Clinical days are the hardest mornings for me. The alarm goes off and somehow it gets incorporated into whatever dream I am having. The piano that giraffe was playing (on a row boat, no less) is now serenading me with the loud and upbeat tune I set the night before. I am exhausted from a full day of lectures, simulation lab and studying. Now today I have a 10 hour clinical day. Oh, yeah, and it’s currently 0300.
“People often say that motivation doesn’t last. Well, neither does bathing – that’s why we recommend it daily.” – Zig Ziglar
Days like these are inevitable. All nursing students go through them. But although they are tough, with a little intentionality we can keep our spirits up and our motivation enduring.
1. Set realistic goals. Set small, very reachable goals that add up to your bigger goal. Don’t focus on the large goal right away, stick with accomplishing the smaller ones one at a time. By reaching these smaller goals, you gain confidence that snowball your motivation. The more you succeed, the harder you want to work.
2. Get enough sleep, eat healthy and exercise. We all know that exercise helps keep you energized and sleep better at night, which helps you fight burnout and stay motivated. Schedule your sleep and exercise time and protect it. Don’t let lesser priorities fill that space. Also, try scheduling your meals one week in advance. That way you always know there is good food in the fridge for those long study sessions, keeping you mind fueled.
3. Take time out for yourself. Motivation declines quickly when we run ourselves ragged. A short walk, a date night with your spouse, or a trip to the playground with your kids may be just what you need to continue that extended study session with a clear head.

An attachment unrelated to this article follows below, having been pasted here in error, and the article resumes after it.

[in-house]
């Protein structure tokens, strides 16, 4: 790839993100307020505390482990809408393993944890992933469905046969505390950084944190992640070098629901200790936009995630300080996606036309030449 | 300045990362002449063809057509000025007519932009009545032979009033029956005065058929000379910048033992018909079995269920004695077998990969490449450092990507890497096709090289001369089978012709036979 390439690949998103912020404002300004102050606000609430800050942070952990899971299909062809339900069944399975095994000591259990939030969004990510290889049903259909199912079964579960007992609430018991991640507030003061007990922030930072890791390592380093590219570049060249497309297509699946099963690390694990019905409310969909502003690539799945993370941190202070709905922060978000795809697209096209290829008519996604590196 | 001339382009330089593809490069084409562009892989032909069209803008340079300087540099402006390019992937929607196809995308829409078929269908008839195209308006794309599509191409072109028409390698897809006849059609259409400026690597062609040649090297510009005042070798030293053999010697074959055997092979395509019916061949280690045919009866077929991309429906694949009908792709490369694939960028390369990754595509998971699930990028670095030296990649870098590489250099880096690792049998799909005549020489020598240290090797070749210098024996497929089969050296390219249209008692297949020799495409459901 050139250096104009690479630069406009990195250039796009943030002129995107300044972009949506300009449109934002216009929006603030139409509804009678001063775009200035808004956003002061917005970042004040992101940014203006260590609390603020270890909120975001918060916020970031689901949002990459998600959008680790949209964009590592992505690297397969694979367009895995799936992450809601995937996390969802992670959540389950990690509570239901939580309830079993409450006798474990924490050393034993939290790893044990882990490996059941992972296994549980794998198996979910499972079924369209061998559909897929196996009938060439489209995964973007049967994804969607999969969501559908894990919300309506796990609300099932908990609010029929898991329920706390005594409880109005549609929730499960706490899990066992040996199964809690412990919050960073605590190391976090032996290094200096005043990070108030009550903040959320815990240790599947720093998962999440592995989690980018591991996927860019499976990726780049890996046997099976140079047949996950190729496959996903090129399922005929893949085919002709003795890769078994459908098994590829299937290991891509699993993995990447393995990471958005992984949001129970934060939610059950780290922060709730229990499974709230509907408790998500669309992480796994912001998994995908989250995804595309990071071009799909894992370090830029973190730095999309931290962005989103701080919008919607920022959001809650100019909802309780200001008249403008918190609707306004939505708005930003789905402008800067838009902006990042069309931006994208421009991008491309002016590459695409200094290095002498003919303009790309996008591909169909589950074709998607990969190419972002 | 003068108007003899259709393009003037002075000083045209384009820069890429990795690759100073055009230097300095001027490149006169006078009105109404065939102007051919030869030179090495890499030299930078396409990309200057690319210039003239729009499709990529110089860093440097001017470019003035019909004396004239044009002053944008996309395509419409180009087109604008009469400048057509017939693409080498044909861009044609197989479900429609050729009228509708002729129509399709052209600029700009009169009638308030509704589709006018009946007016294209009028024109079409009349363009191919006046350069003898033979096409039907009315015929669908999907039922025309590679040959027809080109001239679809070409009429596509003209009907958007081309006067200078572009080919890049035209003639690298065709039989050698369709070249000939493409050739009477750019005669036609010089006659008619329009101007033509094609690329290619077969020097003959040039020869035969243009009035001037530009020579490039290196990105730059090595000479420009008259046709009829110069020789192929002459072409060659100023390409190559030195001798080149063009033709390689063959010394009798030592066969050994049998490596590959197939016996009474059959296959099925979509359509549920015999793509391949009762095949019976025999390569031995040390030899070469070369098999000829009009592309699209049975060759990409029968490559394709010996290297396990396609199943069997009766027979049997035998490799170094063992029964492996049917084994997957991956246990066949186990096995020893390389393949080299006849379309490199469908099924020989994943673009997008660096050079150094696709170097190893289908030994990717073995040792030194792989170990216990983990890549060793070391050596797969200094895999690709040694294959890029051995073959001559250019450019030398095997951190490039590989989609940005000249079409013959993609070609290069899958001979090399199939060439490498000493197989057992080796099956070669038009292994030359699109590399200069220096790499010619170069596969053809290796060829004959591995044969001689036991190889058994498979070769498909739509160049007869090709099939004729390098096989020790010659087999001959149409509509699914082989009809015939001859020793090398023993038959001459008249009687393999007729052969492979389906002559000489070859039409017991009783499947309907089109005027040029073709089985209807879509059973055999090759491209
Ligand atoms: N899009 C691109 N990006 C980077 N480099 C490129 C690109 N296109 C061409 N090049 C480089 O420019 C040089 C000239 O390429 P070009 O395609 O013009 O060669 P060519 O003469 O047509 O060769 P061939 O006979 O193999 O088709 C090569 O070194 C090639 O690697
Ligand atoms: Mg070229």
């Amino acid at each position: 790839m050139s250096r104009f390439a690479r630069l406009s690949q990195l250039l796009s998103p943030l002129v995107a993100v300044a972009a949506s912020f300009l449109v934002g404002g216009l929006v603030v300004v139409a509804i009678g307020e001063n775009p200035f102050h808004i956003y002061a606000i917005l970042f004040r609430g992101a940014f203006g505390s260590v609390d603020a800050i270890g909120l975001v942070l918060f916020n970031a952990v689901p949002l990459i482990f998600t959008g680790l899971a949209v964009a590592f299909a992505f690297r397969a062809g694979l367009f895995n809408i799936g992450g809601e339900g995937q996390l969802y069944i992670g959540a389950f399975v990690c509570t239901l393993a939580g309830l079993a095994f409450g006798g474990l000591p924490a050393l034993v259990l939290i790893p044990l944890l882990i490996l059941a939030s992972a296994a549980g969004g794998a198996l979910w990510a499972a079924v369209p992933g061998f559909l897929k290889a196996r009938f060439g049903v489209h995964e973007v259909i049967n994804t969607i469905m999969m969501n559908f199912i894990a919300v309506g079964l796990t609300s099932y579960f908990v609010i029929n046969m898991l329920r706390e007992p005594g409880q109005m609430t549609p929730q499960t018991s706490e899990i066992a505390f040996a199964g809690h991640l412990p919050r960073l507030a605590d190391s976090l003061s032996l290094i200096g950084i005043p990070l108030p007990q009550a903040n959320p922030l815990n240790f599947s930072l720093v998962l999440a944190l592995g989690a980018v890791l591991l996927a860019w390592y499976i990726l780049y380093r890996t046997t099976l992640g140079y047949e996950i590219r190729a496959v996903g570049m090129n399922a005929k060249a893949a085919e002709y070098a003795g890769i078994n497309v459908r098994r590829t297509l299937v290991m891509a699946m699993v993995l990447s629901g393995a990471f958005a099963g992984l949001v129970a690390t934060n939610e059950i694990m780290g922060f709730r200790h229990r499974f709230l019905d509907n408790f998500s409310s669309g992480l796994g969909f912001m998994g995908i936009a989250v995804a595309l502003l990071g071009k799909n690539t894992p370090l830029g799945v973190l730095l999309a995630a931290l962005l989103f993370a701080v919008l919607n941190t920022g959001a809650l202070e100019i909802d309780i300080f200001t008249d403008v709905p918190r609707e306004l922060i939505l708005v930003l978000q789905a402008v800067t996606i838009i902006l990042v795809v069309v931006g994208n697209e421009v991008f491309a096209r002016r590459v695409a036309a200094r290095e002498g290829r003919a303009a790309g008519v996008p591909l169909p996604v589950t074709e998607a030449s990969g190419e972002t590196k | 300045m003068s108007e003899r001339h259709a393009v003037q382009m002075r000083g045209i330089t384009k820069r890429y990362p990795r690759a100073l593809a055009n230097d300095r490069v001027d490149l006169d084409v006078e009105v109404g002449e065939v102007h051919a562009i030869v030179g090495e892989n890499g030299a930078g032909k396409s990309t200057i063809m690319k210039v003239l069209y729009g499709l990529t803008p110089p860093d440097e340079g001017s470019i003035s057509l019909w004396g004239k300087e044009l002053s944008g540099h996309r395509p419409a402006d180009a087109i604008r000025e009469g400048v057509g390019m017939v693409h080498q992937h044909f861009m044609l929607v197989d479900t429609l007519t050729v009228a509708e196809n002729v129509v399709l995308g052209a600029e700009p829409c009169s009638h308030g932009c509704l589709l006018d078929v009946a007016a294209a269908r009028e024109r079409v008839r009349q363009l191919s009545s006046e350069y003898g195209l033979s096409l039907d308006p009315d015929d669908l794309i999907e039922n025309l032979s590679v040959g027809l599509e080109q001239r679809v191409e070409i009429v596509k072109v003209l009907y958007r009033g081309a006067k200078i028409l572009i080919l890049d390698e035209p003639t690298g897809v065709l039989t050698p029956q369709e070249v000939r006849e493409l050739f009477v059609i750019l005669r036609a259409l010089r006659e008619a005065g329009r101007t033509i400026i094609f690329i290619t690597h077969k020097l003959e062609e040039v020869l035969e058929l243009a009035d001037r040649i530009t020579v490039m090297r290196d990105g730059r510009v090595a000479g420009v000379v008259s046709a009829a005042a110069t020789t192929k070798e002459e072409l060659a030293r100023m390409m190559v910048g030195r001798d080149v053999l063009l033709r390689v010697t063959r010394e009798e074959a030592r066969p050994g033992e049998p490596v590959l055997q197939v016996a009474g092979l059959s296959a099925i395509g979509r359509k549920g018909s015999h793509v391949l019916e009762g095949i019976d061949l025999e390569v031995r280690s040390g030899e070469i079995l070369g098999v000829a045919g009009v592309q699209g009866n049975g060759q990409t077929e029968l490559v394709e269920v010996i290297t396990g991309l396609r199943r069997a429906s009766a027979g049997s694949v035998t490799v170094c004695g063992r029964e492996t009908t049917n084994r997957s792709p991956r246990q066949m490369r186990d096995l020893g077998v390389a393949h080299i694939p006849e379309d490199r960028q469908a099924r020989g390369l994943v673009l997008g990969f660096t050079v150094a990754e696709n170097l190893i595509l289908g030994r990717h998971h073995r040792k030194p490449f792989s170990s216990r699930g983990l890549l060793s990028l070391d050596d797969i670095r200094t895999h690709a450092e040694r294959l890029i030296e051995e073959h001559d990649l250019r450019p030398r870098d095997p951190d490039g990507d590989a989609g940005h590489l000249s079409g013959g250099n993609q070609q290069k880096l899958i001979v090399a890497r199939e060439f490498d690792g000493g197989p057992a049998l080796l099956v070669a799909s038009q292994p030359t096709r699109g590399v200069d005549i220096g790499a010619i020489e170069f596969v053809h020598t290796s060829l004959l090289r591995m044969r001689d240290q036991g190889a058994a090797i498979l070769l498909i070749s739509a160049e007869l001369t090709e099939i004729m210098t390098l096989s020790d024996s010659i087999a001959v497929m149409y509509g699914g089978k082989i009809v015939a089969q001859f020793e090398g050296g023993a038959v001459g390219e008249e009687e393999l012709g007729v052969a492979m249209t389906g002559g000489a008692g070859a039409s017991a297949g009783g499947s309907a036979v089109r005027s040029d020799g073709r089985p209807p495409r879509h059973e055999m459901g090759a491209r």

4. Switch up your routine. Schedule activities at varying days and times. Maybe you spend a few hours in the simulation lab on Monday morning and study for lecture in the afternoon. Then on Tuesday you can study for lecture in the morning and complete clinical assignments in the afternoon. Changing up your routine will allow your brain to rest from each activity, while still being efficient with the other tasks you need to get done, preventing burnout.
5. Remind yourself why you want to be a nurse in the first place. Was it to provide a better future for your family? To save lives? To make a difference? Make a list of your top 10 reasons for becoming a nurse and keep it in the front of your notebook so you can reference it as you study. Even better, create a vision board of pictures that represent your ideal future and hang it in a prominent place. You won’t be able to look at it without smiling!
Motivation is hard to come by sometimes. The more burned out you become, the harder it is to get back on your feet to keep fighting. But thankfully, the more confidence, achievement and health you attain, the easier it becomes to stay motivated.
I challenge you to apply one of these activities every day for one week and watch your motivation be transformed.
Let me know how it goes in the comments below.
Good luck, and keep on keepin’ on!